In two large randomized clinical trials conducted by different research facilities, each including about 5,000 participants and running for seven years, it could for example be shown that antioxidant supplements reduced the progression of macular degeneration in people with early signs by about 30 percent. This disease is caused by deterioration of the macula, the central area of the retina, and is the leading cause of vision loss in the U.S., affecting more than 10 million Americans.
However, Blumberg noted, there is no evidence that the antioxidants can prevent the disease altogether. Still, he said “by looking at the evidence – which is wildly incomplete – I find it very encouraging that we in fact can have this kind of impact.” He said that we can create novel foods by combining ingredients that we know, and as such not only provide the benefit of healthy aging, but also additional benefits that aren’t otherwise attainable, even with a standard healthy diet. These supplements, which by no means should be seen as substitute for a healthy diet, are important because it is close to impossible to get the necessary amount of micronutrients from standard nutrition. For Blumberg, dietary supplements are therefore a pragmatic and scientific solution to this often-unmet need.
Functional and Medical Foods in Boston’s Biotech Business
Dietary supplements, sometimes called functional foods or nutraceuticals, are designed for promoting general health, yet they are not subject to any conditions other than standard food requirements. In the U.S., the distinction is made between these supplements and medical foods, which are defined by the U.S. Food and Drug Administration (the FDA) as “formulated to be consumed or administered enterally under the supervision of a physician,” and which are targeting a specific disease or condition. These foods need to meet certain scientific principles and medical evaluation.
One major player in this field is Nestlé Health Science, established in 2011 and now employing 3,000 people all over the globe. The company, headquartered near Lausanne, has opened its Cambridge, Massachusetts office in 2015. One of the company’s main focuses lies on aging and brain health. Bram Goorden, Head of Brain Health at Nestlé Health Science, points out that “today, approximately 44 million worldwide live with dementia and by 2050 the estimate will reach 135 million. Every four seconds, someone is diagnosed with dementia.” To counteract these statistics, Goorden said that dementia research has widened to “not only focus on pharmaceutical solutions but to investigate prevention and progression strategies through nutritional interventions.” In order to fight dementia and other age-related issues, Nestlé Health Science is “developing a pipeline of consumer products and therapeutic solutions,” he said.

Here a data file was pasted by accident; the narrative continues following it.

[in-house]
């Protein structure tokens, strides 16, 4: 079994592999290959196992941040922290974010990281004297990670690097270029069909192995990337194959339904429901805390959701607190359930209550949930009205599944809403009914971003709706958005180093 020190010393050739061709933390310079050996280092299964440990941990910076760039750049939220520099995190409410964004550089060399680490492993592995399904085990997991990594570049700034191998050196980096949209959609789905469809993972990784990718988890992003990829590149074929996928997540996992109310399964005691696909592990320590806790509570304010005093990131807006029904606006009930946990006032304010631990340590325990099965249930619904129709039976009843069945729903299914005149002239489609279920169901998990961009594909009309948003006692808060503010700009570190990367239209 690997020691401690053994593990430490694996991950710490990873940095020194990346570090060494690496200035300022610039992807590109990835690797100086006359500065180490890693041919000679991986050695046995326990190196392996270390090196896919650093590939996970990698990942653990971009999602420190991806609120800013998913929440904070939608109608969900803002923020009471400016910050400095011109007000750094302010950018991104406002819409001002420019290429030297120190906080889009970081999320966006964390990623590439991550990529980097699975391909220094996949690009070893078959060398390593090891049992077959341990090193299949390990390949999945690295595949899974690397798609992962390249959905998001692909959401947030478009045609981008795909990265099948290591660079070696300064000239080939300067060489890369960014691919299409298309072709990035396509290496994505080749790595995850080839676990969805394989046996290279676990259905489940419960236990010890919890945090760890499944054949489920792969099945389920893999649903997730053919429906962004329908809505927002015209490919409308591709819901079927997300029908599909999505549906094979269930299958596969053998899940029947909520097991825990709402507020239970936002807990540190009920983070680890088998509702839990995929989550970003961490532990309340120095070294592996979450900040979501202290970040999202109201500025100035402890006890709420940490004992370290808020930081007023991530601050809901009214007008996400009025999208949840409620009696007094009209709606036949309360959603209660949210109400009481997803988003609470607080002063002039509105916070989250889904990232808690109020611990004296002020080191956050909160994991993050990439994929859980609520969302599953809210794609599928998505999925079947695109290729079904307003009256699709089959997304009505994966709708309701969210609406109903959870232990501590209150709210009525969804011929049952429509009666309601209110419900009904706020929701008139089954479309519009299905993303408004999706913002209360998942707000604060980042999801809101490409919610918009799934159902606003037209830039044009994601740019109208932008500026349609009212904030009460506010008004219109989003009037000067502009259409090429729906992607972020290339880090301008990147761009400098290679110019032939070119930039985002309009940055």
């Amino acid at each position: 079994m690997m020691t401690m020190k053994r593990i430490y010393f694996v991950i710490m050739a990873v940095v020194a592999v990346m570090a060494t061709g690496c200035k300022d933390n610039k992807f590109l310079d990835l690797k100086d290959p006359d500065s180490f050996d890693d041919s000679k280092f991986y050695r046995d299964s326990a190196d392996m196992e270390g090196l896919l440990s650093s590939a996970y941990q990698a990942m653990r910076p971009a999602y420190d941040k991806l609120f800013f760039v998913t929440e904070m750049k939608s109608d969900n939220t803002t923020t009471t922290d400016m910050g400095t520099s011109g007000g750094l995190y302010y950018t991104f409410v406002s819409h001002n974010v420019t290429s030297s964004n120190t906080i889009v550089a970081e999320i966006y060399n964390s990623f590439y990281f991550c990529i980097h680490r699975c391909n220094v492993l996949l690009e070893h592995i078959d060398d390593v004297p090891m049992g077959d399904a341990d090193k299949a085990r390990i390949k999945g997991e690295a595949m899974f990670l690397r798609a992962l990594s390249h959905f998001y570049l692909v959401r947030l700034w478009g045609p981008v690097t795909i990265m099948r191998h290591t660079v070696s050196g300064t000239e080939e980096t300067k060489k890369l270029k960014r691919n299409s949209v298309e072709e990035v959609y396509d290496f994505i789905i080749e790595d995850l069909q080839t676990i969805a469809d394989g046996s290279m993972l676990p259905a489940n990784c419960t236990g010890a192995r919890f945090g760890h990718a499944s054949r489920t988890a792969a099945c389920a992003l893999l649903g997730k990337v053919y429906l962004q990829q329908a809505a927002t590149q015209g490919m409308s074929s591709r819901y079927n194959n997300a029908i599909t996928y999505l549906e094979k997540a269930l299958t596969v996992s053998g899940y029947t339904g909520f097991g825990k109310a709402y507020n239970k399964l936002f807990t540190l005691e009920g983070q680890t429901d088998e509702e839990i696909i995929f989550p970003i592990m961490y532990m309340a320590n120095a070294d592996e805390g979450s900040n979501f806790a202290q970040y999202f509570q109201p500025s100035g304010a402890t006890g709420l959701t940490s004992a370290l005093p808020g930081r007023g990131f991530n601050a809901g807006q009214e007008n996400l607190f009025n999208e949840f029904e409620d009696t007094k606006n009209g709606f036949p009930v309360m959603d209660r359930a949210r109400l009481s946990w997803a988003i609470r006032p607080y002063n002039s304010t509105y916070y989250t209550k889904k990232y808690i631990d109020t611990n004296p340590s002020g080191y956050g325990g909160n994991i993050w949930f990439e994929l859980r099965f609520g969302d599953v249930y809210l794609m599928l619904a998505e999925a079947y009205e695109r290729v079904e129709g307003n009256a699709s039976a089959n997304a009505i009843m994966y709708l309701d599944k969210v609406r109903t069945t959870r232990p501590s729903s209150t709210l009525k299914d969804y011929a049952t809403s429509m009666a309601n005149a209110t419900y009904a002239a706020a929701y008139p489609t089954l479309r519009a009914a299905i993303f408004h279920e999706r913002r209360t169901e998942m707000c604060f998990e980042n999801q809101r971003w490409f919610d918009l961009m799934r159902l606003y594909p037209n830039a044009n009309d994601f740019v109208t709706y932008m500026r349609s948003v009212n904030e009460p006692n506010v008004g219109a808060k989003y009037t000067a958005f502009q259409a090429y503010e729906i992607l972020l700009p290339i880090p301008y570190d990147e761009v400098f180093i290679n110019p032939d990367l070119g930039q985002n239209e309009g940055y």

With its new location, Nestlé Health Science has chosen a particularly eligible spot in the middle of the biotech-driven Kendall Square in the south of Cambridge. This area – right next to the Massachusetts Institute of Technology (MIT) campus, and across the river from Massachusetts General Hospital, the number one ranked hospital in the U.S. – keeps attracting established biotech and medtech companies as well as startups. Kendall Square has begun to be a technology hotspot in the 1960s, and the biotech industry in particular experienced another boost in the 1990s, which was, at least partly, on the merit of startup accelerators like the Cambridge Innovation Center (CIC).
One of these emerging companies is Elysium Health, founded by Dr. Leonard Guarente, Professor of Biology at the Paul F. Glenn Center for Science of Aging Research at MIT. The company is selling an anti-aging pill, which imitates the effect of a low-calorie diet, believed to be effective for longevity. This pill sells as a nutraceutical, which means that it doesn’t need approval from the U.S. FDA. As a result, the company can profit from a longer trial time and hopefully get results from the surveyed consumers, even though, until this day, no effects are clinically proven in humans.
For Dr. Jeffrey Blumberg, however, the goal is not extending people’s lives, but expanding their health span — in other words, compressing morbidity and mortality to the shortest time possible, making the last years of a person’s life healthier. “I would love to see us move nutrition into the core of healthcare, which is where I feel it belongs for health promotion, disease prevention and treatment,” said Blumberg. With a growing population, the question of feeding people and feeding them a healthy diet will certainly be of concern to scientists around the planet. “We will have to be innovative and really start to do things differently,” he said.